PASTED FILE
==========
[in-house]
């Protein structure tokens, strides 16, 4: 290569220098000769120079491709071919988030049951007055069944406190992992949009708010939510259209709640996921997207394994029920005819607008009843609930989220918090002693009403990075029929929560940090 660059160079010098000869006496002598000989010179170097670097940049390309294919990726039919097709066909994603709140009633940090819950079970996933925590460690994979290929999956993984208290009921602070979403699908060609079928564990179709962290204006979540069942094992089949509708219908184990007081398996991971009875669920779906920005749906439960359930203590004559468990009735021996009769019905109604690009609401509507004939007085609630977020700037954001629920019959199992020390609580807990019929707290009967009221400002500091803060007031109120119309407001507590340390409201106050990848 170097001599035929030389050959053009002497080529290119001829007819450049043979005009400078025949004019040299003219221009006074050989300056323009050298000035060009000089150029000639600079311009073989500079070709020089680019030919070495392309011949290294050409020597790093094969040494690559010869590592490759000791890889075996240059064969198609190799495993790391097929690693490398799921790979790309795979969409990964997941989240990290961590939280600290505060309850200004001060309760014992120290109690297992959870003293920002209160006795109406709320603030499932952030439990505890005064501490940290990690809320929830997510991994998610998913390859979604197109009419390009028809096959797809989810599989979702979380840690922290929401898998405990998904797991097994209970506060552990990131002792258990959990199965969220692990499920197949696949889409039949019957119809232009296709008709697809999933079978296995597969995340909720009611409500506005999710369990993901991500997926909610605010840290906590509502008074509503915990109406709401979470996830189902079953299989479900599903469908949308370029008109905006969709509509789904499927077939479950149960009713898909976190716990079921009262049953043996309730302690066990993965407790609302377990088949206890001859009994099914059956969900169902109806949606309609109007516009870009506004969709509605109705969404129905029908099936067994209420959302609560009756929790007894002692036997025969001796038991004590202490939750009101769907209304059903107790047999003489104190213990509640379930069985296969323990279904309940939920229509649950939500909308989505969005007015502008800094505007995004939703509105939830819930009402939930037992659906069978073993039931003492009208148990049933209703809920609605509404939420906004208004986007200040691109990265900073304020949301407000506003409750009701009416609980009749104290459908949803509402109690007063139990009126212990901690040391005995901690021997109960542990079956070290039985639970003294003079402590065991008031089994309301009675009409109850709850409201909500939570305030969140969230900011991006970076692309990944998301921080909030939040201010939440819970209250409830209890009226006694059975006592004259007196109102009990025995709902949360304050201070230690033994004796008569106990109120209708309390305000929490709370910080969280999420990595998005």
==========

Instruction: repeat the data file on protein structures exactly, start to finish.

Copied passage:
[in-house]
């Protein structure tokens, strides 16, 4: 290569220098000769120079491709071919988030049951007055069944406190992992949009708010939510259209709640996921997207394994029920005819607008009843609930989220918090002693009403990075029929929560940090 660059160079010098000869006496002598000989010179170097670097940049390309294919990726039919097709066909994603709140009633940090819950079970996933925590460690994979290929999956993984208290009921602070979403699908060609079928564990179709962290204006979540069942094992089949509708219908184990007081398996991971009875669920779906920005749906439960359930203590004559468990009735021996009769019905109604690009609401509507004939007085609630977020700037954001629920019959199992020390609580807990019929707290009967009221400002500091803060007031109120119309407001507590340390409201106050990848 170097001599035929030389050959053009002497080529290119001829007819450049043979005009400078025949004019040299003219221009006074050989300056323009050298000035060009000089150029000639600079311009073989500079070709020089680019030919070495392309011949290294050409020597790093094969040494690559010869590592490759000791890889075996240059064969198609190799495993790391097929690693490398799921790979790309795979969409990964997941989240990290961590939280600290505060309850200004001060309760014992120290109690297992959870003293920002209160006795109406709320603030499932952030439990505890005064501490940290990690809320929830997510991994998610998913390859979604197109009419390009028809096959797809989810599989979702979380840690922290929401898998405990998904797991097994209970506060552990990131002792258990959990199965969220692990499920197949696949889409039949019957119809232009296709008709697809999933079978296995597969995340909720009611409500506005999710369990993901991500997926909610605010840290906590509502008074509503915990109406709401979470996830189902079953299989479900599903469908949308370029008109905006969709509509789904499927077939479950149960009713898909976190716990079921009262049953043996309730302690066990993965407790609302377990088949206890001859009994099914059956969900169902109806949606309609109007516009870009506004969709509605109705969404129905029908099936067994209420959302609560009756929790007894002692036997025969001796038991004590202490939750009101769907209304059903107790047999003489104190213990509640379930069985296969323990279904309940939920229509649950939500909308989505969005007015502008800094505007995004939703509105939830819930009402939930037992659906069978073993039931003492009208148990049933209703809920609605509404939420906004208004986007200040691109990265900073304020949301407000506003409750009701009416609980009749104290459908949803509402109690007063139990009126212990901690040391005995901690021997109960542990079956070290039985639970003294003079402590065991008031089994309301009675009409109850709850409201909500939570305030969140969230900011991006970076692309990944998301921080909030939040201010939440819970209250409830209890009226006694059975006592004259007196109102009990025995709902949360304050201070230690033994004796008569106990109120209708309390305000929490709370910080969280999420990595998005």